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So, here’s a list of things to be done and be cautious about when you decide to travel with your best pals internationally, all based on my own experiences with Legend.

1. Check the requirements needed for your country of destination. As for me, it’s Colombia and the following are what they require:

a. Health certificate from a licensed veterinarian (valid for 15 days before the flight).

b. Updated records of deworming and vaccination.

c. Export permit (valid for 10 days before the flight).

d. A fee of 39,000 Colombian pesos (roughly $20 USD) when you claim the pet from ICA (Instituto Colombiano Agropecuario) located inside the El Dorado Airport.

2. Check the pet policy of your preferred airline.

Some airline companies might reject your pet request due to extreme weather conditions. Some may restrict particular animal breed. Most airline companies won’t allow a pug nosed or snub nosed cats and dogs as check-in baggage.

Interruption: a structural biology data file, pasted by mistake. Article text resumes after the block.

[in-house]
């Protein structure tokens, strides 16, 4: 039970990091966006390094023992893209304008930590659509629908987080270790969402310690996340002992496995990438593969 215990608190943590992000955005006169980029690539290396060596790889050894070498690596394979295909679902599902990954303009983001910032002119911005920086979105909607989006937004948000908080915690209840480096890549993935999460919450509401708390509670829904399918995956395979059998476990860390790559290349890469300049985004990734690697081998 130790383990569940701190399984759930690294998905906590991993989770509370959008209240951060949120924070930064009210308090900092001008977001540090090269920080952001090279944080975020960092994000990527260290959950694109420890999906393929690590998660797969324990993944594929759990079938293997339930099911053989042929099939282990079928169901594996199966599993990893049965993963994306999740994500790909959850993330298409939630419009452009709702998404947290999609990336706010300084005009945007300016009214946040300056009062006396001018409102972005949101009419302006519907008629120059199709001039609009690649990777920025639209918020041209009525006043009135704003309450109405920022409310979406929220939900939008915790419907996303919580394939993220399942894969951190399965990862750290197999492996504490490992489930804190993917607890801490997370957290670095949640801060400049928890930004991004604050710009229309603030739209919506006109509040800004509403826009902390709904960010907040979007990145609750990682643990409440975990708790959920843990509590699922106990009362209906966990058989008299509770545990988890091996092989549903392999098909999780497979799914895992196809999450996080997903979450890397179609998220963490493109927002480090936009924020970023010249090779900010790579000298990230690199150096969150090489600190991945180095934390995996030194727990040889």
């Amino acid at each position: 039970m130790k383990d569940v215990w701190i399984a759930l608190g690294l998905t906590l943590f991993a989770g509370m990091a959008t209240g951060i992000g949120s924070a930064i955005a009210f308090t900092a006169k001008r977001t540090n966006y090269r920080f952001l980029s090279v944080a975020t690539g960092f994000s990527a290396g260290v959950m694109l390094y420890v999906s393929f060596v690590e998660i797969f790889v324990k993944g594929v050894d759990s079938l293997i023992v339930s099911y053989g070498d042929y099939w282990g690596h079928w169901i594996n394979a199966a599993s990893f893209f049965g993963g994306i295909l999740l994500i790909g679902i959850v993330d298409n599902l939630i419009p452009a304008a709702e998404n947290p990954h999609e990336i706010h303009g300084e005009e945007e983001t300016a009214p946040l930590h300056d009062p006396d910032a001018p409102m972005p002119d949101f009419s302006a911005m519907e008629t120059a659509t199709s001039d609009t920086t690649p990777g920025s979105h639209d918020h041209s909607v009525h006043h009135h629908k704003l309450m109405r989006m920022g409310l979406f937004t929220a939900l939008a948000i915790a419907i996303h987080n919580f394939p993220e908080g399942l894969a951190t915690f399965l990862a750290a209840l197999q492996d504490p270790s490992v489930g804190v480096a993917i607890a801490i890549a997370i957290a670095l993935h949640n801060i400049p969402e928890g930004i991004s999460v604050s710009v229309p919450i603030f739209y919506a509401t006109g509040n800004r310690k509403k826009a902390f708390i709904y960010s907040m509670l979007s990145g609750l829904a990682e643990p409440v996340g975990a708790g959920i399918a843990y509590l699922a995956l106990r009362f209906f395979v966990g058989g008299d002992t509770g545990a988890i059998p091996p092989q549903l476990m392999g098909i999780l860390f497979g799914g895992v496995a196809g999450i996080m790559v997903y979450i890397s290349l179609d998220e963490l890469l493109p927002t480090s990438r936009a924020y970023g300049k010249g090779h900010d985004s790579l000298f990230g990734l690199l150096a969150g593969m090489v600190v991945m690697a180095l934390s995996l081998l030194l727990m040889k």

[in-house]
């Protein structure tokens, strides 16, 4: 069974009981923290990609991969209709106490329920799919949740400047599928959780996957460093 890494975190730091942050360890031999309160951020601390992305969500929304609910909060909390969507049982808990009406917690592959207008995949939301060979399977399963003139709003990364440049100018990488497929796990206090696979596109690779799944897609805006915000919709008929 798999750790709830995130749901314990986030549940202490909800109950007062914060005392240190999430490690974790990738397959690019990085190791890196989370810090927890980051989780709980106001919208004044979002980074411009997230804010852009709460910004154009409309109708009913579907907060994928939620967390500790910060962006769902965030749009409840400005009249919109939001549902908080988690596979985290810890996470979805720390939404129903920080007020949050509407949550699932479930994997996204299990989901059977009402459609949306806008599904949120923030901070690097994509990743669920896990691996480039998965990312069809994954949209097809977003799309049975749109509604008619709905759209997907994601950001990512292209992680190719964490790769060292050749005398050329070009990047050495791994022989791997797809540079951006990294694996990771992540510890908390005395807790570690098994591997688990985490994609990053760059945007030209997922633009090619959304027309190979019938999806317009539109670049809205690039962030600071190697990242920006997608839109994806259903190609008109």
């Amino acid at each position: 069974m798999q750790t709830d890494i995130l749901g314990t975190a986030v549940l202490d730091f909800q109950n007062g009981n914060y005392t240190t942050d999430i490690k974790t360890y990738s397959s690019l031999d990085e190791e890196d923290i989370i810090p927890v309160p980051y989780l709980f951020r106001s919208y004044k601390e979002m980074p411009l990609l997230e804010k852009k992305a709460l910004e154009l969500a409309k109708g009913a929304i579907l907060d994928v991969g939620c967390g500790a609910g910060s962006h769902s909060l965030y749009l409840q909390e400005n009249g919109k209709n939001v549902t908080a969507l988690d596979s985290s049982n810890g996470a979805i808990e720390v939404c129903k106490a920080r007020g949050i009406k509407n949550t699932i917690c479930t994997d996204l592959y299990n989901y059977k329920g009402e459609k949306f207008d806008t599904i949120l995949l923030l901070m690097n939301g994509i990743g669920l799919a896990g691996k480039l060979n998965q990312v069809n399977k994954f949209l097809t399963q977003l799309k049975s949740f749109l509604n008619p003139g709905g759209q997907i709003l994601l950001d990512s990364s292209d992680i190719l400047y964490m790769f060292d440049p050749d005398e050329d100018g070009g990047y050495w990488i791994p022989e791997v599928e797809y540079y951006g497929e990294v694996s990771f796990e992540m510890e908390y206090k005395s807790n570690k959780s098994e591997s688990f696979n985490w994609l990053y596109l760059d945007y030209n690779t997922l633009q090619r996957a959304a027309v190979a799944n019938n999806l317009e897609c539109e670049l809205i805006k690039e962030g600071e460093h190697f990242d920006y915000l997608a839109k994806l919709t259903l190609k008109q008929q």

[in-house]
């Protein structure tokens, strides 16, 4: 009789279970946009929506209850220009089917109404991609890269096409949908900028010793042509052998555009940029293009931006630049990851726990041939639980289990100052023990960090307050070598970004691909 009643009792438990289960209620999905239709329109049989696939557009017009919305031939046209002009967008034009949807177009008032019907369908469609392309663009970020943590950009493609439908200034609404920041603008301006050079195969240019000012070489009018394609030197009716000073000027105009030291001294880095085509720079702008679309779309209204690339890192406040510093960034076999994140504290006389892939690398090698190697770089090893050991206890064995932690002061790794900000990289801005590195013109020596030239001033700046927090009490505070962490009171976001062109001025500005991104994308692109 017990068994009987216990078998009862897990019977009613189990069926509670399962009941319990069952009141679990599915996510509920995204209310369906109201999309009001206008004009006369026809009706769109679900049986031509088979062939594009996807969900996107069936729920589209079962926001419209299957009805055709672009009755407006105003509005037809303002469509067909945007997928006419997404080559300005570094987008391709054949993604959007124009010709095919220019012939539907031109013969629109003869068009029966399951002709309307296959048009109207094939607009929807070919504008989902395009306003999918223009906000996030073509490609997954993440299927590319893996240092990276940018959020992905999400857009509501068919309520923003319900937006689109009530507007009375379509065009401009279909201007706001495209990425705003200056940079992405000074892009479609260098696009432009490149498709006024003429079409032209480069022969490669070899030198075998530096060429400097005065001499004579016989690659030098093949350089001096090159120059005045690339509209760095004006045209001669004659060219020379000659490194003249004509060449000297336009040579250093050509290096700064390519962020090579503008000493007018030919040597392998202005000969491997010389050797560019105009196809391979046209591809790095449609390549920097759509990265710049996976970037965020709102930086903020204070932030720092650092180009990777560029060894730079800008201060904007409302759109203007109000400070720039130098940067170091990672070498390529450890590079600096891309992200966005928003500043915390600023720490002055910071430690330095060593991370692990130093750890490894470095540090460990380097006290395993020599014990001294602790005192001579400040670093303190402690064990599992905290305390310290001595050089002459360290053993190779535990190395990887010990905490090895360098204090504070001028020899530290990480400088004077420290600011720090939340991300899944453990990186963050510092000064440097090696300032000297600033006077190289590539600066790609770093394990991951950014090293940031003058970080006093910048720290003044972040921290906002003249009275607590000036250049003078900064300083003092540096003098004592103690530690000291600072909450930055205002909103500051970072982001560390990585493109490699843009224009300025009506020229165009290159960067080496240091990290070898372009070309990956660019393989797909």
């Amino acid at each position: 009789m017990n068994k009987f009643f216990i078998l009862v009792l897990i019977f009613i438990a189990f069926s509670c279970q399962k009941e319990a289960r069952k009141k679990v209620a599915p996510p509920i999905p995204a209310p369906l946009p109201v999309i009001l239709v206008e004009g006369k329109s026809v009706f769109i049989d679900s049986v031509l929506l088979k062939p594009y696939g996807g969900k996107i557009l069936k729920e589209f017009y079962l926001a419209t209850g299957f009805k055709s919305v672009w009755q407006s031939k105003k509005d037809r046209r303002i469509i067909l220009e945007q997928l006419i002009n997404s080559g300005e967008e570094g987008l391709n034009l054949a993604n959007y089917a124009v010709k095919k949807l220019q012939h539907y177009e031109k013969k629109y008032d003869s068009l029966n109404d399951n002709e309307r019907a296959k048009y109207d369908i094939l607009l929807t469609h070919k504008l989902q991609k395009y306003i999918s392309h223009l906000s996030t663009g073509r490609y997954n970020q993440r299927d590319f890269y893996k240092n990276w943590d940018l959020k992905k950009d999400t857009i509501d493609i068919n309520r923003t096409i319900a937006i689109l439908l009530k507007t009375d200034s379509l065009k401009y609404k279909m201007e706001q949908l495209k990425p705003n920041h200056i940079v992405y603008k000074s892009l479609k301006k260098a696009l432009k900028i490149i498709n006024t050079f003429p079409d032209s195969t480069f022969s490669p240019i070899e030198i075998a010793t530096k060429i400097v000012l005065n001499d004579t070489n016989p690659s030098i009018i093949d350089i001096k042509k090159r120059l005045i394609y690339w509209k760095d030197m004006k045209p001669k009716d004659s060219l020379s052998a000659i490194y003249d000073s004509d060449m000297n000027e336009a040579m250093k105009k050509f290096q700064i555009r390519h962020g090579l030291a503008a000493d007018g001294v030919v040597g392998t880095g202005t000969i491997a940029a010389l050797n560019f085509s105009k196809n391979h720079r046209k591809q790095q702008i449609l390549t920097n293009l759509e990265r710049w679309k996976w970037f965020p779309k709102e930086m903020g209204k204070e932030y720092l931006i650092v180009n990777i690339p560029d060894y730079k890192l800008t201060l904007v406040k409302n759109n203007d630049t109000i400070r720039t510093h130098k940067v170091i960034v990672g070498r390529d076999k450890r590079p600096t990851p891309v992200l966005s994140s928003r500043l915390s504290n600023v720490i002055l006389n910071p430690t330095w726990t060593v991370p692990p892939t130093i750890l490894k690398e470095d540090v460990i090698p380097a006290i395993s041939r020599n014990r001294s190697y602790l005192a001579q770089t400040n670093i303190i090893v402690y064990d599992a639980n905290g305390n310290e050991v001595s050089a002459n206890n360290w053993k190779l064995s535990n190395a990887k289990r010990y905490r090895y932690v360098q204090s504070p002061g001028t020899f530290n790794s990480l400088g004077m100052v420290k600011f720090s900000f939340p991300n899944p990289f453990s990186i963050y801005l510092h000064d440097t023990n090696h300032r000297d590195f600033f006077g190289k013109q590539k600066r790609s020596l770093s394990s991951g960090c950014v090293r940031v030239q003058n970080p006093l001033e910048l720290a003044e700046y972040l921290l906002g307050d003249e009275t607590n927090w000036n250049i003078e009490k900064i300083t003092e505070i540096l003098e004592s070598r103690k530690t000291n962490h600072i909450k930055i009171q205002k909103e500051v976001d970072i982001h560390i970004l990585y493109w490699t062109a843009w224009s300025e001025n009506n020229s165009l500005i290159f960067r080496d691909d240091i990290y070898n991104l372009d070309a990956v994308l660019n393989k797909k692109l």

3. Find an airline company that best fits your needs.

I asked Lufthansa Airline about the transporting of my pet. A personnel told me that I need to ask for another airline to take me from the Philippines and connect me to anywhere in Asia. Upon landing, they’ll take full responsibility of my itinerary. It sounds like a lot of work to do for me so I called another airline, Delta Airline. Jenna, a representative from Delta presented me the cheapest dates to fly to Colombia. I find March 15 being the cheapest so readily I purchased it. I told them that I’ll carry along with me my dog pal. They then specifically asked me about the details of my pet (e.g. Weight, body measurements, and crate dimensions). A dog as big as a Labrador will be charged as excess luggage of $200 USD and will be placed among fragile items in the compartment close to the tail of the plane. There is no need to ask for any reservation. One can just check-in their pets like a regular checking-in of their luggage’s.